In international relations (IR), some states often deny the legal status of others, stigmatising their practices or even their culture. Such acts of deliberate humiliation at the diplomatic level are common occurrences in modern diplomacy. In the period following the breakup of the famous 'Concert of Europe', many kinds of club-based diplomacy have been tried, all falling short of anything like inclusive multilateralism. Examples of this effort include the G7, G8, G20 and even the P5. Such 'contact groups' are put forward as if they were actual ruling institutions, endowed with the power to exclude and marginalise. Today, the effect of such acts of humiliation is to reveal the international system's limits and its lack of diplomatic effectiveness. The use of humiliation as a regular diplomatic action steadily erodes the power of the international system. These actions appear to be the result of a botched mixture of a colonial past, a failed decolonisation, a mistaken vision of globalisation and a very dangerous post-bipolar reconstruction. Although this book primarily takes a social psychology approach to IR, it also mobilizes the resources of the French sociological tradition, mainly inspired by Emile Durkheim. It is translated from Le temps des humiliés. Pathologie des relations internationales (Paris, Odile Jacob, 2014).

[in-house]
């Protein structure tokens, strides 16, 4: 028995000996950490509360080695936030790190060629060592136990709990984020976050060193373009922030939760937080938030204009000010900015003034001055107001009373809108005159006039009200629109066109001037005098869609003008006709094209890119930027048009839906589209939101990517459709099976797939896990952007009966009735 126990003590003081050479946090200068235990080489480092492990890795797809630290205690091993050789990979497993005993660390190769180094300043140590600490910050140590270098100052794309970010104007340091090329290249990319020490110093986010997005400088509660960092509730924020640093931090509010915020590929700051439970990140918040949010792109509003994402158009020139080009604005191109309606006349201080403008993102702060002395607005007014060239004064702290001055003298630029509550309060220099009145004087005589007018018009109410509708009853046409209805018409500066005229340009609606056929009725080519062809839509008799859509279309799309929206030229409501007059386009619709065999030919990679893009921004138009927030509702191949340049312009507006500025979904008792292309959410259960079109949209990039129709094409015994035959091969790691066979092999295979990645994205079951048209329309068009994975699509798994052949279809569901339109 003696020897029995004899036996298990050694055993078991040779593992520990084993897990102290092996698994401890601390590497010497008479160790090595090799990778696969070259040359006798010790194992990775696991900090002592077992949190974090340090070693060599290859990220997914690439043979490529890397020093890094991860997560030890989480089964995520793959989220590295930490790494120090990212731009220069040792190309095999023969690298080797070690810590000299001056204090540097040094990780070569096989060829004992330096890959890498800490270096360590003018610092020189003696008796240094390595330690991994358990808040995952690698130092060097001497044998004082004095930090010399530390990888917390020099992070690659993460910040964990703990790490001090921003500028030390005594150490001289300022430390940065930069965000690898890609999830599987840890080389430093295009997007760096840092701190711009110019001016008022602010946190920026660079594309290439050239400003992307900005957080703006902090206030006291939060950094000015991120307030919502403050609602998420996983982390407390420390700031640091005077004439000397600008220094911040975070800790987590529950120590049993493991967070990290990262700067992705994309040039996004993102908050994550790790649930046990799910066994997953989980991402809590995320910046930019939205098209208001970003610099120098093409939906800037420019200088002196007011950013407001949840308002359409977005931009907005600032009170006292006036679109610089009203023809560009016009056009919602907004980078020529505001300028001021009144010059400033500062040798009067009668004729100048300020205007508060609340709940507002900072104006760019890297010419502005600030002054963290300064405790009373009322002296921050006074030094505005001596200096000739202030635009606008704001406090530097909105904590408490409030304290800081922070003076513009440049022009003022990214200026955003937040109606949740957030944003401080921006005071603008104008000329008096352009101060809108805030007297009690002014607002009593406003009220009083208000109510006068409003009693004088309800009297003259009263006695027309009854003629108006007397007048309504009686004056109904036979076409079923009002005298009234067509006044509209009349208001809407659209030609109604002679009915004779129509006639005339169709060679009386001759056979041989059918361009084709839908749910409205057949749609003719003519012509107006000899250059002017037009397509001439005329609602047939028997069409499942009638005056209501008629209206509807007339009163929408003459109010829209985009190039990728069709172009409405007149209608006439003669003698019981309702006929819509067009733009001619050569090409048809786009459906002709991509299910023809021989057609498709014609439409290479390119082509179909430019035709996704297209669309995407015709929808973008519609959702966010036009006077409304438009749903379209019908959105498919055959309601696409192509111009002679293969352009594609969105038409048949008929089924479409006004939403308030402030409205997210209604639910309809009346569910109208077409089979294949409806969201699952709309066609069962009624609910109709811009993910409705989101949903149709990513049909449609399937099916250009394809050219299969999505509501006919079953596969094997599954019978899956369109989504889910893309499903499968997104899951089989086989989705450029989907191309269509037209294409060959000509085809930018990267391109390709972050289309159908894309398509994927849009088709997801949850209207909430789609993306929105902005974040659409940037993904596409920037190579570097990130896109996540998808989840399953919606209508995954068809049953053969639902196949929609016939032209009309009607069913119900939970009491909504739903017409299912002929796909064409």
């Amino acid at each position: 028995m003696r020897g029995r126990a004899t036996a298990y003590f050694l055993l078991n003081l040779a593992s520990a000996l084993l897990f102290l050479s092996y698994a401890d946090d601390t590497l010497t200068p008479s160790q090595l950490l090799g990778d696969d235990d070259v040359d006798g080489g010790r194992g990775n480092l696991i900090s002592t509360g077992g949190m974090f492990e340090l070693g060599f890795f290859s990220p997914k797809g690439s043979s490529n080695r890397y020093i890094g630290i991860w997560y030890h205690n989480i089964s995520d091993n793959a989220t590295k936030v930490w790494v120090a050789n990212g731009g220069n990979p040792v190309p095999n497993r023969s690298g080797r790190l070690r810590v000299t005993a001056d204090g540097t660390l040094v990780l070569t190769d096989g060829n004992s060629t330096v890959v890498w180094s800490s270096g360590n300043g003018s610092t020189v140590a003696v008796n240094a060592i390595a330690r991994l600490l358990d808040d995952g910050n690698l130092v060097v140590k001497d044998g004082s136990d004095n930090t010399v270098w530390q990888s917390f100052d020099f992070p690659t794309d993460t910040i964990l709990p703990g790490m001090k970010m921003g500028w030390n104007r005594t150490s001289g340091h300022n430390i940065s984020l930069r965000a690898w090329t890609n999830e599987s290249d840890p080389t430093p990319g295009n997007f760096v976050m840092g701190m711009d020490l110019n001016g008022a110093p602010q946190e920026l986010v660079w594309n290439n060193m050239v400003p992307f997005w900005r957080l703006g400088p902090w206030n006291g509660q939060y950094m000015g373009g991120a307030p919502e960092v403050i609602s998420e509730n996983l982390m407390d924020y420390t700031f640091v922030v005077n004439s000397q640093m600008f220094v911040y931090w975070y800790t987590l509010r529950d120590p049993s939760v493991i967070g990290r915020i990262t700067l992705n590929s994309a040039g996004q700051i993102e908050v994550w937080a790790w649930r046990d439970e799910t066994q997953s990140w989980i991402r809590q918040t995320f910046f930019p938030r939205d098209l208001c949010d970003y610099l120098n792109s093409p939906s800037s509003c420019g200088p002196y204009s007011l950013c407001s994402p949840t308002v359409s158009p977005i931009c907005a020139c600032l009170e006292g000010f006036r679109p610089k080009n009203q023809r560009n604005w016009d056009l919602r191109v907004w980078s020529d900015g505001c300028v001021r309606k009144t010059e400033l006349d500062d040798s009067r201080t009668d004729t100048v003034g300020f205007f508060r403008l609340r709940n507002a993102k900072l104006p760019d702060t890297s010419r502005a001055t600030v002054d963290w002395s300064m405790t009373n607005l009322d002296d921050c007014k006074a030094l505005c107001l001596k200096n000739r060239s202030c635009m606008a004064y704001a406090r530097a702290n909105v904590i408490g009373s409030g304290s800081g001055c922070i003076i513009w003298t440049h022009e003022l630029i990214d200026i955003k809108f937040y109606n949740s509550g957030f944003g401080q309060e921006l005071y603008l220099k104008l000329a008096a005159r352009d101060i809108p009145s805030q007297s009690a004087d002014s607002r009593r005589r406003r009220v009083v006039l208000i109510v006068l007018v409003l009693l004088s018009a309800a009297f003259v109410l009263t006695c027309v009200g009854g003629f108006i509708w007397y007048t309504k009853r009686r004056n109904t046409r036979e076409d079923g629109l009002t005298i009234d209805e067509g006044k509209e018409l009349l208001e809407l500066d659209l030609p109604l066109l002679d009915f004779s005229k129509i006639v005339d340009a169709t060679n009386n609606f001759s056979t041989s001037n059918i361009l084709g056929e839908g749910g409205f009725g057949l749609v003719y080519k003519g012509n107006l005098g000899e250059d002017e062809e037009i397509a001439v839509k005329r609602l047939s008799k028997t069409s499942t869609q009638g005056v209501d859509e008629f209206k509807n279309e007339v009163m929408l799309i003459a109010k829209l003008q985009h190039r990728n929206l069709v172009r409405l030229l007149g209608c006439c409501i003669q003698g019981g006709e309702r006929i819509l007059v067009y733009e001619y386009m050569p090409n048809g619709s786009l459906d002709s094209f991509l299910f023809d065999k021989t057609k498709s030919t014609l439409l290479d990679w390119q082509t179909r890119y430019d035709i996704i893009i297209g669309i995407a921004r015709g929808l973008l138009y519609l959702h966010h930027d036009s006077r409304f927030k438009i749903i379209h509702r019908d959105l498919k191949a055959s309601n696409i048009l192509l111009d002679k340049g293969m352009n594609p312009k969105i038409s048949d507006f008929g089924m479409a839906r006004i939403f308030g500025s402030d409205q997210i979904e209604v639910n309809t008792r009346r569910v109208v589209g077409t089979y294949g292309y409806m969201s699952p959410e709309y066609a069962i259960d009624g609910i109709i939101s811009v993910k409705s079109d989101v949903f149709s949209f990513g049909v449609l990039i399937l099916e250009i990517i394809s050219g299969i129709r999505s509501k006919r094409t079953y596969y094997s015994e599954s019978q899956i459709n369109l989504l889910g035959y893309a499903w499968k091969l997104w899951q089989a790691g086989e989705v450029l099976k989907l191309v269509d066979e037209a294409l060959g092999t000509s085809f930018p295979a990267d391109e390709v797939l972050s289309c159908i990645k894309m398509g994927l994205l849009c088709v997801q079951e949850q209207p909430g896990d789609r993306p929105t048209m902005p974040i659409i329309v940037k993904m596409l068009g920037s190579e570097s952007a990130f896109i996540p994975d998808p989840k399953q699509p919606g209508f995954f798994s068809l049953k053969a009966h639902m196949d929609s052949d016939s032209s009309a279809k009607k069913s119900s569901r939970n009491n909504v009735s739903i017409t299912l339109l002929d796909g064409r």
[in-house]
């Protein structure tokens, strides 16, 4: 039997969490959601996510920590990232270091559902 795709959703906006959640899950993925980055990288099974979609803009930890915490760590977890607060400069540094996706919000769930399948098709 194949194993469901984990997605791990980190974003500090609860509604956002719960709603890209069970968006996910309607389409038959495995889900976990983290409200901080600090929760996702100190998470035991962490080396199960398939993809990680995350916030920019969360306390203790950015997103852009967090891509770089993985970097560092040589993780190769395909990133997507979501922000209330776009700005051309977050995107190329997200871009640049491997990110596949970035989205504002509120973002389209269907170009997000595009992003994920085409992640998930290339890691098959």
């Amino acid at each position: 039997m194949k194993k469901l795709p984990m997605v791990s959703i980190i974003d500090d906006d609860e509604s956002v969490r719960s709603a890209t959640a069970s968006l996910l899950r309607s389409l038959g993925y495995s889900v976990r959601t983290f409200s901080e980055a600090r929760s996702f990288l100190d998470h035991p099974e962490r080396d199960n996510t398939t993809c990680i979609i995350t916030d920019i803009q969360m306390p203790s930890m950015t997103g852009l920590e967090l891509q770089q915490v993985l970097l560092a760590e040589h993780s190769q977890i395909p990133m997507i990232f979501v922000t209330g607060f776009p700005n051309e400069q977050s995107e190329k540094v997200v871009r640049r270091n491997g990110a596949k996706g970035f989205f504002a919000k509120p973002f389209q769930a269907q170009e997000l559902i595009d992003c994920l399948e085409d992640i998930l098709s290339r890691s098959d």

We are told again and again that the world has become increasingly complex and indecipherable. However, this book reminds us that we are no longer alone in the world, that it is time to move away from the mental categories of the Cold War and stop treating all those who challenge our vision of the international order as guilty “deviants” or “Barbarians.” The author challenges the diplomacy of Western states, who want to continue to rule the world against history, and in particular that of France, which too often oscillates between arrogance, indecision, and ambiguity. The power play is stuck. The international order can no longer be regulated by a small club of oligarchs who exclude the weaker ones, ignore the demands of societies, and ignore the demands for justice that emerge from a new world where the actors are more numerous, more diverse and more restive to arbitrary disciplines. For this reason, this book also offers ways to think an international order that would be, if not fair, at least less unfair.
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